As we get used to writing our dates with a “20” at the end, most of us have probably paused at least once to think about what our lives and the world around us might be like 10 years from now. But before you spend much time mulling over the future of our world or the financial markets, I think it’s instructive to first look back at the past decade. Ten years ago, as we celebrated the new year of 2010, would any of us have believed that:
- People around the world would feel totally comfortable using their cell phone to contact a total stranger, jumping into that stranger’s car and trusting them to drive us to wherever we want to go? All without having to utter a word to each other and without needing currency or credit card in our pocket (Uber, or “Uber Taxi” as it was originally known, wasn’t founded until April 2010)?
- Businessman and reality-TV star Donald Trump, who posted his first tweet just seven months prior in May 2009 (to promote his upcoming appearance on the David Letterman Show), would tweet over 11,000 times in the following decade, and would do so not to promote a TV show, but as President of the United States?
- The New York Yankees baseball team, having played in four World Series championships and winning two of them in the 2000s decade, would not play in a single World Series over the following 10 years?
- Over one billion people around the world would be actively posting pictures and writing captions on a not-yet-created social media site called Instagram (founded in 2010), and popular posters on the site would be so coveted by marketers that a new title of “influencer” would be created?
- A relatively new Canadian women’s apparel company (Lululemon) would sell so many $98 yoga tights, and create such a cult-like following amongst trend-following urbanites that a new word would enter the fashion lexicon:
- Lance Armstrong, cancer survivor, winner of seven consecutive Tour de France titles, and subject of perhaps the greatest American feel-good story of modern day, would be found guilty of doping and stripped of all his accomplishments?
- The HBO hit TV series The Sopranos, which averaged over 18 million viewers in its peak season of 2002, would have its record-setting popularity surpassed by a medieval fantasy epic called Game of Thrones?
- A half-computer, half-phone device called the iPad (not in existence when the decade began) would create an entire new category of mobile devices known as “tablets” and that by 2019 52% of U.S. adults would own a tablet?
- Golf legend Tiger Woods, winner of 14 major golf championships over the previous 15 years, would only win one “major” in the 2010s, and that win wouldn’t come until 2019?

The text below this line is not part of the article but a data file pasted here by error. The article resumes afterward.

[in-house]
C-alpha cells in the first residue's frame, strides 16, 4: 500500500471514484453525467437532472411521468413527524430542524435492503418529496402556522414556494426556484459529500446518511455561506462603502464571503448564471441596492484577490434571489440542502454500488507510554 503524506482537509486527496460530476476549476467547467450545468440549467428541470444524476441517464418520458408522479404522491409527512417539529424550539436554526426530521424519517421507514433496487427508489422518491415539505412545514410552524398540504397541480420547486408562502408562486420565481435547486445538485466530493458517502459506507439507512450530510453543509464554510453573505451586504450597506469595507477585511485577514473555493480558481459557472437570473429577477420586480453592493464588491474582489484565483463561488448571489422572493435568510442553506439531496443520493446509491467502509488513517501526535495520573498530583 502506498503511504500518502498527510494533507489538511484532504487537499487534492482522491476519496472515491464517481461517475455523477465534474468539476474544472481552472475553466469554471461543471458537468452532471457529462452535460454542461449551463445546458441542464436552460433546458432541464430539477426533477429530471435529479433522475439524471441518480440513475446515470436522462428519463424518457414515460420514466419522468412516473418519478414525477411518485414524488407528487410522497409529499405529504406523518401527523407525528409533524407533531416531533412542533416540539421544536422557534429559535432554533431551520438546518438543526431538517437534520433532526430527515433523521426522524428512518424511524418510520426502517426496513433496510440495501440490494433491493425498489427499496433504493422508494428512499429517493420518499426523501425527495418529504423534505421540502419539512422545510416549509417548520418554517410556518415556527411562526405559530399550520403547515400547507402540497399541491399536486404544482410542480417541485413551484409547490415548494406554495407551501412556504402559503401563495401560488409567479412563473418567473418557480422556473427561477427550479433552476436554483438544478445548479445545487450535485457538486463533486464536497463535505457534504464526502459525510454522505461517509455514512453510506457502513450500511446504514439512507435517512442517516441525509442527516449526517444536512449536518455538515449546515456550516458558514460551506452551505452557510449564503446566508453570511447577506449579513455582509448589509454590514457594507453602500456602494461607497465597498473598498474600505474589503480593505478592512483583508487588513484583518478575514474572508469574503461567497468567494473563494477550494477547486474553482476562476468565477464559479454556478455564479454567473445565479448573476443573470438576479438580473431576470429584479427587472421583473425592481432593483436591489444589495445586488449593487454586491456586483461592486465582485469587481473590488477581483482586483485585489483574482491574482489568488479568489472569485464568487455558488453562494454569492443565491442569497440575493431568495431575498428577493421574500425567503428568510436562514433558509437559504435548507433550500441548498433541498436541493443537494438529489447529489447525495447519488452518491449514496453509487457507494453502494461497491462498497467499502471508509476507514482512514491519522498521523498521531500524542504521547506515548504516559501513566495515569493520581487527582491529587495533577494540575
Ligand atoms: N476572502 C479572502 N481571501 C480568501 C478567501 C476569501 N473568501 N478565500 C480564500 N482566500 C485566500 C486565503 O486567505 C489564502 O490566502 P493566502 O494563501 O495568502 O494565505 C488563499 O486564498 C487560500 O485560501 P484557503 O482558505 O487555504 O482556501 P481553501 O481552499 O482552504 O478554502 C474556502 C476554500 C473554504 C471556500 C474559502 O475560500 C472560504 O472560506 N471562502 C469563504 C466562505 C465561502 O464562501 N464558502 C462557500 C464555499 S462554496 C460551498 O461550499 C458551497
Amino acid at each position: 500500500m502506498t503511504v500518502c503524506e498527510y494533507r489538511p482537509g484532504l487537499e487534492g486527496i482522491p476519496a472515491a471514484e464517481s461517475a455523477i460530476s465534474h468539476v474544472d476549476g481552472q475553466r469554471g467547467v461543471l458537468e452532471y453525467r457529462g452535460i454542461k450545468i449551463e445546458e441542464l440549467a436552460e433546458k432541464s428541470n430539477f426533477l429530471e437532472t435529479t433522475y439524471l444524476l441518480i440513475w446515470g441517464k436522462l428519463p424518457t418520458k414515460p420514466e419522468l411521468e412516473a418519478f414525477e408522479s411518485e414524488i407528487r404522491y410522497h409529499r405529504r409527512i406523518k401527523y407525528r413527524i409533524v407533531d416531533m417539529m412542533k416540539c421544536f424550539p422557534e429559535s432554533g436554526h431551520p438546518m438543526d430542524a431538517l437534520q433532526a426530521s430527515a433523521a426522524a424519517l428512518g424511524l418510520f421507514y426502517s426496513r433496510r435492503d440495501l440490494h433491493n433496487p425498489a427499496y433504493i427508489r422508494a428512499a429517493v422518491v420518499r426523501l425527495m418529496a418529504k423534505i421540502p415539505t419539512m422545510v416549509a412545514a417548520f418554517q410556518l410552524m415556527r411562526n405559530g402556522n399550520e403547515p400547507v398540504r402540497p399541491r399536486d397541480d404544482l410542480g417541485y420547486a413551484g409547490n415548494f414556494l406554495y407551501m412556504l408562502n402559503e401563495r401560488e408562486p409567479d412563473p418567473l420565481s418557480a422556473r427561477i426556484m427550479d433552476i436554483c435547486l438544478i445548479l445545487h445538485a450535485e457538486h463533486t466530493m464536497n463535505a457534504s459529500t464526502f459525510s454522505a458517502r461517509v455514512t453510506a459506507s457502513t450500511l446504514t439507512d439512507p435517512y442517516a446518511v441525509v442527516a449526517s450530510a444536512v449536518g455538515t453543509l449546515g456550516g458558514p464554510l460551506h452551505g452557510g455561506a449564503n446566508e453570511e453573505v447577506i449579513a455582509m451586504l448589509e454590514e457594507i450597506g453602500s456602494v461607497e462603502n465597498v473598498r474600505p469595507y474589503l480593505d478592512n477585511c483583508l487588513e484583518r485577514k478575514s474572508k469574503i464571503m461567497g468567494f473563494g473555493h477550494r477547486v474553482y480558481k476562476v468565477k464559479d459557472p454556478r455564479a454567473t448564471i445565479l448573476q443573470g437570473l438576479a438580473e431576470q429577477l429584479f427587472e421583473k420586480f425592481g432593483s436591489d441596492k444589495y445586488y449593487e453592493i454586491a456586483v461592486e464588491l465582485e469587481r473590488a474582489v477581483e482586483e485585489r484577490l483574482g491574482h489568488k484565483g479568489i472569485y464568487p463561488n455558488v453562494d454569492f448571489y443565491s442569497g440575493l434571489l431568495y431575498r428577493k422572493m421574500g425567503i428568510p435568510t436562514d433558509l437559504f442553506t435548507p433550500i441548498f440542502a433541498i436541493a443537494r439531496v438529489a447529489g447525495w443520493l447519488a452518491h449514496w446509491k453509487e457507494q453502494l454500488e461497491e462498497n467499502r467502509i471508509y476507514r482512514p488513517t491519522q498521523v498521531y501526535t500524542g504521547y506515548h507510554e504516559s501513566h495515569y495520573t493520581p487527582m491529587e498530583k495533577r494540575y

The surprises that investors witnessed in the financial markets over the past decade were no less startling:
- There were no U.S. recessions in the decade, something that had never happened in a calendar decade since the National Bureau of Economic Research began tracking the U.S. business cycles in 1854.
- Year-by-year inflation never topped 4%. When the Federal Reserve began its Quantitative Easing policy in 2009, many speculators foretold stories of rampant inflation, even hyperinflation, that didn’t materialize in the following decade.
- Yields on 10-Year U.S. Treasuries, which many pundits expected to skyrocket after the Great Financial Crisis of 2007-2009, reached 4% in April 2010 but never touched that level again, closing the decade at 1.9%.
- After producing a dismal -9% return during the entire “lost decade” of 2000-2009, the S&P 500 Index rebounded with a 257% cumulative total return (with dividends reinvested) from 2010-2019. Not surprisingly, the more diversified global stock market provided investors with smoother returns, with a 9% gain in 2000-2009 followed by a 145% total return over the following 10 years.
- At the end of 2019, several developed countries around the globe were paying investors interest rates of less than 1% on 10-year bonds and Japanese, Dutch, German and Swiss investors were actually paying their respective governments (in the form of negative interest rates) to lend their assets to their government for the next 10 years.
Based on the evidence above, it seems likely that the world will continue to be surprised by events in the decade to come. Unfortunately, science tells us that uncertainty is highly stressful for all people. In fact, researchers have shown that uncertainty is so stressful that people feel more stress about uncertain situations than we do about predictable negative events (e.g. the fear of possibly being fired from a job is more stressful than actually getting fired). As a result, it is hard to fight against our natural, but incorrect, tendency to believe forecasters can accurately predict the future.
When we feel the inevitable anxiety about uncertainty creeping into our financial affairs, we should remember that we are not simply helpless sailors letting our financial craft drift on the random currents of the markets. We can focus our thoughts and actions on five important elements of our respective financial futures that each of us controls:
- How much we spend/save
- How broadly we diversify our investments
- How much risk we choose to take
- How much we pay in fees and, to a lesser degree, taxes
- How we behave in times of stress
We hope 2020 and the decade beyond brings you and your family happiness, joy and prosperity. As always, please feel free to contact any member of your TFO team if you have questions.
Happy New Year.
CHUCK CARROLL, CFA, CAIA
CHIEF INVESTMENT OFFICER
TFO PHOENIX, INC.
TFO Phoenix, Inc. is registered as an investment adviser with the SEC and only transacts business in states where it is properly registered, or is excluded or exempted from registration requirements. SEC registration does not constitute an endorsement of the firm by the Commission nor does it indicate that the adviser has attained a particular level of skill or ability.